We’ve been designing a large number of mobile and touch interfaces at MAYA lately (no surprise there, I surmise). This means we’ve had a number of discussions amongst ourselves and with our clients about the optimal size for touch targets. While there are subtleties and confounding factors (I’ll get to these later), guidance is available, and it is well-researched and documented.

(Note that many of these resources are assuming capacitive touch screens, although they don’t necessarily say so.)

From the Apple iOS Guidelines:

Different iOS-based devices can have displays of different dimensions and resolutions, but in all devices the display affects the user experience in the same ways:

  • 44 × 44 points is the comfortable minimum size of a tappable UI element.
  • People are very aware of the quality of app artwork.
  • The display encourages people to forget about the device and to focus on their content or task.

Note: Pixel is the appropriate unit of measurement to use when discussing the size of a device screen or the size of an icon you create in an image-editing app. Point is the appropriate unit of measurement to use when discussing the size of an area that is drawn onscreen.

On a standard-resolution device screen, one point equals one pixel, but other resolutions might dictate a different relationship. On a Retina display, for example, one point equals two pixels.

44 typographic points = 0.61 inches = 1.55 centimeters, so Apple’s advice here is to create targets that are just over six tenths of an inch (assuming square).

From MS Windows Phone Guidelines:

Designing for touch is a complex balance between size, spacing, and visuals. Achieving this balance reduces what is known as the “index of difficulty in target acquisition,” or, in other words, it makes controls easier to press.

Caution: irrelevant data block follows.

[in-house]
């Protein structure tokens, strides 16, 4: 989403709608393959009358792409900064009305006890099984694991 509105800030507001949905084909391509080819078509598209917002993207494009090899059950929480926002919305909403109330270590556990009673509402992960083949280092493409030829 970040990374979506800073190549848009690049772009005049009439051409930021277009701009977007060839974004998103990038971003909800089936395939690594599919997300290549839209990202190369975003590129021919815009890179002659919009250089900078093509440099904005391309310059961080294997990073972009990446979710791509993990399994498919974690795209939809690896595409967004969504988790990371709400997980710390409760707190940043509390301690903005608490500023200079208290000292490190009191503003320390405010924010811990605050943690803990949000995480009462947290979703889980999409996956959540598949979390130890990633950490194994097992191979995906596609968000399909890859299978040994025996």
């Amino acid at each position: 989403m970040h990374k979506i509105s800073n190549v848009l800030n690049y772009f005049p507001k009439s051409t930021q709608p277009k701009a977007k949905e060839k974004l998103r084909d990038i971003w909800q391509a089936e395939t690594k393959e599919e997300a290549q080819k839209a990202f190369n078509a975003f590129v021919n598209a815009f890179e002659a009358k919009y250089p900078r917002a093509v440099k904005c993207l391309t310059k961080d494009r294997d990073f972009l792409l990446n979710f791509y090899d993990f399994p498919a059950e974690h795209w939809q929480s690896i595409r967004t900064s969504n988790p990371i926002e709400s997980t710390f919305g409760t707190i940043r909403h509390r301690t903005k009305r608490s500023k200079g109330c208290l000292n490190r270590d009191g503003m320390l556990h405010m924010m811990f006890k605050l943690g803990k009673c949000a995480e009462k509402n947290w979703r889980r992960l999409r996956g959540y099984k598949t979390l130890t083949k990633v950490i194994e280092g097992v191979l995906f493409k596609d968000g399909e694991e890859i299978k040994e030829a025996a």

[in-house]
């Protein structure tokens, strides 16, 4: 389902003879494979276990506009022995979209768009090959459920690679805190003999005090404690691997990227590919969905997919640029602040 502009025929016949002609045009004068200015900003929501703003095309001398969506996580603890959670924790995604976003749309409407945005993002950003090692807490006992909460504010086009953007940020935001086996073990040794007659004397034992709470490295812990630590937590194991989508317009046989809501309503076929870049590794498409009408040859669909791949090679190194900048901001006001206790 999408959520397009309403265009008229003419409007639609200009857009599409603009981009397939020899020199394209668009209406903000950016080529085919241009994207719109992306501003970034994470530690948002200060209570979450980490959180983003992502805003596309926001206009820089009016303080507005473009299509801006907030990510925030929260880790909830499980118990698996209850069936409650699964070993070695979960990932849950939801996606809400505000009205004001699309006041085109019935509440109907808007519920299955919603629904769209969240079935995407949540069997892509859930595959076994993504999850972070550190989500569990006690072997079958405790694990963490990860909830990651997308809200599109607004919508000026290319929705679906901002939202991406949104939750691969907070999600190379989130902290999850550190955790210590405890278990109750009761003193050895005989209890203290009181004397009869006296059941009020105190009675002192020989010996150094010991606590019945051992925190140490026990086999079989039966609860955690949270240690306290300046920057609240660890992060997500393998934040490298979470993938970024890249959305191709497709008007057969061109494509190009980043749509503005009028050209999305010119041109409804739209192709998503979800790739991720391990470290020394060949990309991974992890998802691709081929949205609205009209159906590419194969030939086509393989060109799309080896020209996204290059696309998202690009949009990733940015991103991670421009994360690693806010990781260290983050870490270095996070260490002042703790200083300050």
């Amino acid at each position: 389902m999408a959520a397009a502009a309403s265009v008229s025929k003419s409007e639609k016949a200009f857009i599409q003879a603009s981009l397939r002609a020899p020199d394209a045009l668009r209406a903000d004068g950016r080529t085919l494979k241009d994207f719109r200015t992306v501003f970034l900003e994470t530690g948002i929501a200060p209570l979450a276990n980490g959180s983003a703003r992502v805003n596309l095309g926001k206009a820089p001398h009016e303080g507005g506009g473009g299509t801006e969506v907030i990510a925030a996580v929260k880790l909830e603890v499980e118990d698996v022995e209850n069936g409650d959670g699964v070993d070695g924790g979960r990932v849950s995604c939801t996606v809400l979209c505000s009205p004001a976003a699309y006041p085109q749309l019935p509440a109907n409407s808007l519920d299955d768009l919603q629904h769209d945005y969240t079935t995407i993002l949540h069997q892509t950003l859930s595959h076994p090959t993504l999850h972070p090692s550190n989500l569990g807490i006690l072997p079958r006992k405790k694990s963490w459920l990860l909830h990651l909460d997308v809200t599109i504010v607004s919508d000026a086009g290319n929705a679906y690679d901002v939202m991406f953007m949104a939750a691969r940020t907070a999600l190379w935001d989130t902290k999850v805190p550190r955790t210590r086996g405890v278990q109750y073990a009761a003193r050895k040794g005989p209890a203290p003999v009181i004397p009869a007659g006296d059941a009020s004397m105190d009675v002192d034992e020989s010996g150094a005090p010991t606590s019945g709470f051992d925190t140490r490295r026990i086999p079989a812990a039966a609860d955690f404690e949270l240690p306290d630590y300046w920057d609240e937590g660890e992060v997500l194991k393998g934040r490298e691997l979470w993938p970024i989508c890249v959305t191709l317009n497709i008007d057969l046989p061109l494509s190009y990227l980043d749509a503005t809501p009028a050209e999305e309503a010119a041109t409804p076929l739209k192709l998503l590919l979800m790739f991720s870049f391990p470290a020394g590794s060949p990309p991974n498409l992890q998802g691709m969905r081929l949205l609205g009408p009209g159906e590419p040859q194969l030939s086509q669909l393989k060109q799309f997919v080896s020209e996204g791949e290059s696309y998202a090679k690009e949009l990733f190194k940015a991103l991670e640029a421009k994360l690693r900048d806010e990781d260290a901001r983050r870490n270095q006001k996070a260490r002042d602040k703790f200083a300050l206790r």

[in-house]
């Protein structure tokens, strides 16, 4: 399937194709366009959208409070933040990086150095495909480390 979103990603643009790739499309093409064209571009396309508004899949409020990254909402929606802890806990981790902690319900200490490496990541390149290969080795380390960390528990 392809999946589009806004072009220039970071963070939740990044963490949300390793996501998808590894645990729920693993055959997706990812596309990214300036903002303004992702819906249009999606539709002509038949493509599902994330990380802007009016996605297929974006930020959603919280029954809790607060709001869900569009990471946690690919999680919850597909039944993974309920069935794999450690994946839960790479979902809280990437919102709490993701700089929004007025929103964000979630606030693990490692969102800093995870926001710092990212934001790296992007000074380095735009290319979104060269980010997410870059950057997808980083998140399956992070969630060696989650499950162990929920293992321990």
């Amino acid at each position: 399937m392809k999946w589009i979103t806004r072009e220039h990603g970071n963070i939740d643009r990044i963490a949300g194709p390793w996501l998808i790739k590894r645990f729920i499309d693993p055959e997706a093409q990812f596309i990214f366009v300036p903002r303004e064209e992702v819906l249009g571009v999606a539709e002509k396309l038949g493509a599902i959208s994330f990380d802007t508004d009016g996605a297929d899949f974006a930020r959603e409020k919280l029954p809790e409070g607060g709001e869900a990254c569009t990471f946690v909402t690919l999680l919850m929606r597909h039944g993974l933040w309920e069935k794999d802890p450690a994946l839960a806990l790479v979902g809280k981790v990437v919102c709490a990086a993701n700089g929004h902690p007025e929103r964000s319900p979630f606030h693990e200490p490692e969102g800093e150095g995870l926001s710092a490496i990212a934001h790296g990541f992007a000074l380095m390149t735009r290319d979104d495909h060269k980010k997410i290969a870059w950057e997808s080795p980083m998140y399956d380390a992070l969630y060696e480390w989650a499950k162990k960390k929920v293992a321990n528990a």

Extensive user testing has dictated that 9 mm square be the ideal touch target size across all Microsoft touch platforms.

The minimum target size where smaller hit target heights are warranted is 7 mm. It is better to have a wider visual asset in these cases. For example, list items or menu items should be wider.

About the 9 mm Requirement: The recommended touch target size is greater than or equal to 9 mm square. Use this for controls that support the majority of tasks.
If space is severely constrained, defer to a minimum touch target size of 7 mm, provided the width is much larger.

Nine millimeters is a number determined by hundreds of hours of user testing, and represents the lowest average error rate (or the ratio of false taps to the total number of taps) for both discrete and serial tasks. A 9 mm minimum touch target size can limit error rate to as little as 1.6 percent.

The minimum touch target size is 7 mm. Use this for controls infrequently used or controls that are wide enough (greater than or equal to 15 mm) and only when too much height limits the design.

…so Microsoft’s guideline is a little smaller than Apple’s (9mm for MS, 15mm for Apple). Surprising that the Apple recommendation is about 50% bigger, but they both claim to have performed the research.

Nokia’s Developer’s Library

Nokia says: “Interface elements a user has to select and manipulate should not be smaller than the smallest average finger pad, that is, no smaller than 1 cm (0.4”) in diameter or a 1 cm × 1 cm square.”

Their recommendations go on to say, more specifically:

  • 7 × 7 mm with 1 mm gaps for index finger usage
  • 8 × 8 mm with 2 mm gaps for thumb usage
  • List type of components should have minimum of 5 mm line spacing
  • The width of a finger limits the density of items on screen. If the items are too close, the user will not be able to choose a single one.

MIT’s Touch Lab:

…Something about a monkey and finite analysis. Actually, I read (and referenced) this paper because some other sources have referred to it (and because it is fascinating), but it doesn’t directly cover touch target size. It discusses more about how you (a human) feel and touch (and how that can be modeled), as opposed to what can be sensed from a mobile device or a touch screen.

Nielsen Norman Group